Billy the Kid's Two Graves
Fort Sumner, New Mexico
Billy The Kid was killed in Fort Sumner on July 14, 1881, and today it is the only reason anyone makes the trip. The road south from Santa Rosa is unmarred by other towns or highway patrols and, soon enough, the signs for Fort Sumner's main attraction appear.
First, yellow paint-on-plywood says only: SEE BILLY THE KID'S REAL GRAVE. Just ahead, another sign reads BILLY THE KID MUSEUM (though tacked above it is a newer thought: "Featured On ABC Prime Time Live.") We don't know it yet, but the signs are for two different and competing museums. Then we hit a third sign, an official town sign, which, we realize later, is a product of local peacemakers, "We've got the Kid...and so much more." It features a painting of Billy The Kid's Gravestone.
But is it a painting of the Kid's real gravestone, or of the fake? You can see where this is going.
The Billy The Kid Museum has been downtown since the 1950s, with decayed mannequins of Billy and Sheriff Pat Garrett outside, in hothouse-like glass boxes perched on the second floor. The museum has accumulated the sedimentary layers of local junk and curiosity you'd expect. A calf with 8 legs, WWI artillery shells, plows and barber chairs, typewriters and irons, foreign money, a 1962 Barbie and 1965 Ken, a Thermos from 1908. Near the ceiling hang various thrift store Billy The Kid portraits.
In the Billy The Kid Room, cases of memorabilia feature the Kid's rifle, a lock of hair, and a rock from his Stinking Springs hideout. His name is carved among the names and initials of others, like it was an old public picnic table. A curtain is pressed behind a large glass frame. On the glass is painted, "This Curtain Hung Over Door Where 'Kid' Was Killed!"
Outside are the graves of Billy The Kid and two of his friends, surrounded by a chain link fence. At the back, a large gravestone reads "PALS." Just above the big stone, a one word sign is wired to the chain link fence, so that it appears in everyone's snapshots. It says "Replica."
The lady at the museum gift shop said that the museum's original owner, Mr. Sweet, had to built the replica because the real cemetery was decayed. Not eager to upset the balance, we let it go at that. She makes sure we know that the museum with the real grave is not an official state monument, either, though the other museum would have you believe it. Both are several miles south of town, but the only official state monument in the area deals with Indian deprivations.
A few blocks down the road toward the next museum, we see a billboard announcing, "Old Fort Sumner Museum & Real Grave of Billy The Kid." Real Grave is italicized.
The real grave is in a real graveyard behind the Old Fort Sumner Museum ("Since 1932 - De Baca County's Original Museum"). This museum has The Kid's letters to Governor Lew Wallace, press photos from Young Guns I and II, the coroner's report in both English and Spanish, and The Kid's life story told in 14 painted works by "Noted Artist Howard Suttle."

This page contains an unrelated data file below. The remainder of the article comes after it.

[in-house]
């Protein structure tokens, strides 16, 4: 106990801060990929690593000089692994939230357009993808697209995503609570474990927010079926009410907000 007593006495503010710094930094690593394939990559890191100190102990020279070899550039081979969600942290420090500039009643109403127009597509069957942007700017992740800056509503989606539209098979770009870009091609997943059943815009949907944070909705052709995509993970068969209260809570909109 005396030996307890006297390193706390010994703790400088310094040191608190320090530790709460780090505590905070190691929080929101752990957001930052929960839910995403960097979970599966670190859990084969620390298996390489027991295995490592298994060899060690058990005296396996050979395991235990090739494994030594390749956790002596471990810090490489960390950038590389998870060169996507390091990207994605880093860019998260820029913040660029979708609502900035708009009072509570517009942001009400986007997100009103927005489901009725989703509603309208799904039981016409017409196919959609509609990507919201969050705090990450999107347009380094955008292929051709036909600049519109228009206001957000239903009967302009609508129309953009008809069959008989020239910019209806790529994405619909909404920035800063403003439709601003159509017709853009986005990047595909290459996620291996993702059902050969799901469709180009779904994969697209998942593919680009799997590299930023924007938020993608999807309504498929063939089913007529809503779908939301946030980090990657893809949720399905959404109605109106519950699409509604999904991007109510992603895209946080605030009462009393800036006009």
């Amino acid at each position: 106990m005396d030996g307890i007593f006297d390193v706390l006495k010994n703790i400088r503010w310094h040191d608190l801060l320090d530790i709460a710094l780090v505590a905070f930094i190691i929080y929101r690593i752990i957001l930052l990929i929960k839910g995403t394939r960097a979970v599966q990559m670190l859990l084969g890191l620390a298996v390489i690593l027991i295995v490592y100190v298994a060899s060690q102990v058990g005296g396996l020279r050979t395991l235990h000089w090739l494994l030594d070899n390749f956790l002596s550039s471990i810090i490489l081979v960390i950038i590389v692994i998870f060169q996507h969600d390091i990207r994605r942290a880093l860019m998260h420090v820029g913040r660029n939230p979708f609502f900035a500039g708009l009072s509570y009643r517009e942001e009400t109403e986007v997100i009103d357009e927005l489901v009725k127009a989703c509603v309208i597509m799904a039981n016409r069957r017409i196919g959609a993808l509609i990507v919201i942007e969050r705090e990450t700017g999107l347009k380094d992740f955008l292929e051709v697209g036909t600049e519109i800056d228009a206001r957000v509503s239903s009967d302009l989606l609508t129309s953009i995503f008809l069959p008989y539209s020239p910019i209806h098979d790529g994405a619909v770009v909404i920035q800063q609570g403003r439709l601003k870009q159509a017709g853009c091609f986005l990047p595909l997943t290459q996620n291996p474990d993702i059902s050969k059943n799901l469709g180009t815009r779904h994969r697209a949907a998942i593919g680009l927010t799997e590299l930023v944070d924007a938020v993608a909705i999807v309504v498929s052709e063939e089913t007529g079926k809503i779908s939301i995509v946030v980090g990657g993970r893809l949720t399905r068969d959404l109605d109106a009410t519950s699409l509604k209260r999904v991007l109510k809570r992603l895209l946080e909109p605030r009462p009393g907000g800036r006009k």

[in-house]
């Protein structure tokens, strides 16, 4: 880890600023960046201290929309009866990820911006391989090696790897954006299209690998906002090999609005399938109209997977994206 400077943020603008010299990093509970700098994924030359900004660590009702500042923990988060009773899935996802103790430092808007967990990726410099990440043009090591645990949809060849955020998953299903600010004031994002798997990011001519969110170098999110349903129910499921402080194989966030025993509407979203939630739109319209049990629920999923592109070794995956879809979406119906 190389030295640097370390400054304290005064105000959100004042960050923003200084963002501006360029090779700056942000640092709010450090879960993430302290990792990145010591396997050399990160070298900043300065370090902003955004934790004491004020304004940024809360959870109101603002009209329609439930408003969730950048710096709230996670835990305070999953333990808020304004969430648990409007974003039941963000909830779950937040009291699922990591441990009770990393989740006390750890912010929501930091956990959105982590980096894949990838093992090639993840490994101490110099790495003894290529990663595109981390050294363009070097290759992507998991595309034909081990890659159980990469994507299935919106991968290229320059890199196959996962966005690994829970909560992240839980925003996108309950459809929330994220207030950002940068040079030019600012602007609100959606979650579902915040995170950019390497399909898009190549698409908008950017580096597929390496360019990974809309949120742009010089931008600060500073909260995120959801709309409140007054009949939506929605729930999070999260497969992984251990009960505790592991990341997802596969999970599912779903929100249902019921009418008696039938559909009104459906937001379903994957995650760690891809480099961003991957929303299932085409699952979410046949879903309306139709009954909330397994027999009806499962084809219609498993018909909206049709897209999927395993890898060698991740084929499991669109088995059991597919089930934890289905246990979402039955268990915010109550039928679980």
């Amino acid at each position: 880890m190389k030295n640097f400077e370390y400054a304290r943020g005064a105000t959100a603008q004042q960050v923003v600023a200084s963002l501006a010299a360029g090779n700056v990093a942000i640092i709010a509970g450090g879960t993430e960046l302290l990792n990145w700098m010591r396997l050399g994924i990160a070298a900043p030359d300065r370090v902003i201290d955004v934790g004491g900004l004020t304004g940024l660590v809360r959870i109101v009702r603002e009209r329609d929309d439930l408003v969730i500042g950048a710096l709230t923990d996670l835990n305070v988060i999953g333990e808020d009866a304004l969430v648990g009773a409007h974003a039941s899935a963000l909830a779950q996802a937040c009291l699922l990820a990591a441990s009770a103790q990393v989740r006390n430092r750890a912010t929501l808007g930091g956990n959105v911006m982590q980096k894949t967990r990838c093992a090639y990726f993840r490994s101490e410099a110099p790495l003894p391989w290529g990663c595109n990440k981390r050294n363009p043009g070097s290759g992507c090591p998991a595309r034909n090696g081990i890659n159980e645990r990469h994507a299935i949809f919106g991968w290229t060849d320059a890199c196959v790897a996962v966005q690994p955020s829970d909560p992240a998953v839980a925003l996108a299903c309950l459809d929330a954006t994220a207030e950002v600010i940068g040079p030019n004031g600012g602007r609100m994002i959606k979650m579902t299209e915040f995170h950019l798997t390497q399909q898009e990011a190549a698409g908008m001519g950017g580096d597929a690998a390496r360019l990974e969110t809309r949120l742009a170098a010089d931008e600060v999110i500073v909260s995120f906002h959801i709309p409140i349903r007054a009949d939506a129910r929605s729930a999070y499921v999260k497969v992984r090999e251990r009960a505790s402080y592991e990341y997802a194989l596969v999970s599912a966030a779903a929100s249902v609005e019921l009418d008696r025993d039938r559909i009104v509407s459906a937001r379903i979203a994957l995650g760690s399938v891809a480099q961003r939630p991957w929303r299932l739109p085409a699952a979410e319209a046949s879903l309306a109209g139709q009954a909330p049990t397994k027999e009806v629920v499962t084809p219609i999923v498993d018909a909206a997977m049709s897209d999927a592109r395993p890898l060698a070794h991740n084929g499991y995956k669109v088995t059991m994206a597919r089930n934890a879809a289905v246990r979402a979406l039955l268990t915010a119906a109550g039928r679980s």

But the first museum has exhausted our desire for detritus, and we quickly make it back to the authentic gravesite. First, biting flies block our path. Then a steel cage does.
Why the big cage, akin to something you'd see in a WWF smackdown? It turns out that the real headstone had been stolen three times, the first time back in 1950. It stayed missing for 26 years, before it was found in Granbury, TX (a town once filled with aging outlaws whose deaths were faked). Then it got swiped in 1981, recovered a week later in Huntington Beach, CA, and vamoosed again more recently.
Coins (almost all quarters when we visited, an authentic tribute) are scattered on the graves. The Kid's Pals are unadorned. The Kid is under reinforced concrete, his footstone restrained by its own iron shackles.
Ironically, after all of this, the exact location of The Kid's grave in the graveyard isn't known. A flood washed away the wooden tombstones not long after Billy's death, and the current grave site is just a guess.
Across the street from the Old Fort Sumner Museum is a billboard for the Billy The Kid Museum. It mentions that it is the most complete privately owned museum in the Southwest, and that it has Billy's Rifle, but does not mention its replica grave. It does, however, advertise Clean Restrooms.
The Billy the Kid Museum has one exhibit showing that in 1962 Lincoln County filed suit to have The Kid's body exhumed and replanted in Lincoln (the other Billy The Kid hotbed in New Mexico). Lincoln lost the case, but the fact that Fort Sumner had lost the gravestone (and its mealticket) a decade earlier couldn't have helped matters. Looking back, the replica grave probably showed the judge that Fort Sumner had just enough dedication that they deserved to keep the body.
Oh, and did we mention that the town has Tombstone Races, where challengers run around with 80-pound replicas during the second week in June? That sounds like something the judge ordered back in '62, as a civic act of penance so that Fort Sumner would be more careful in the future.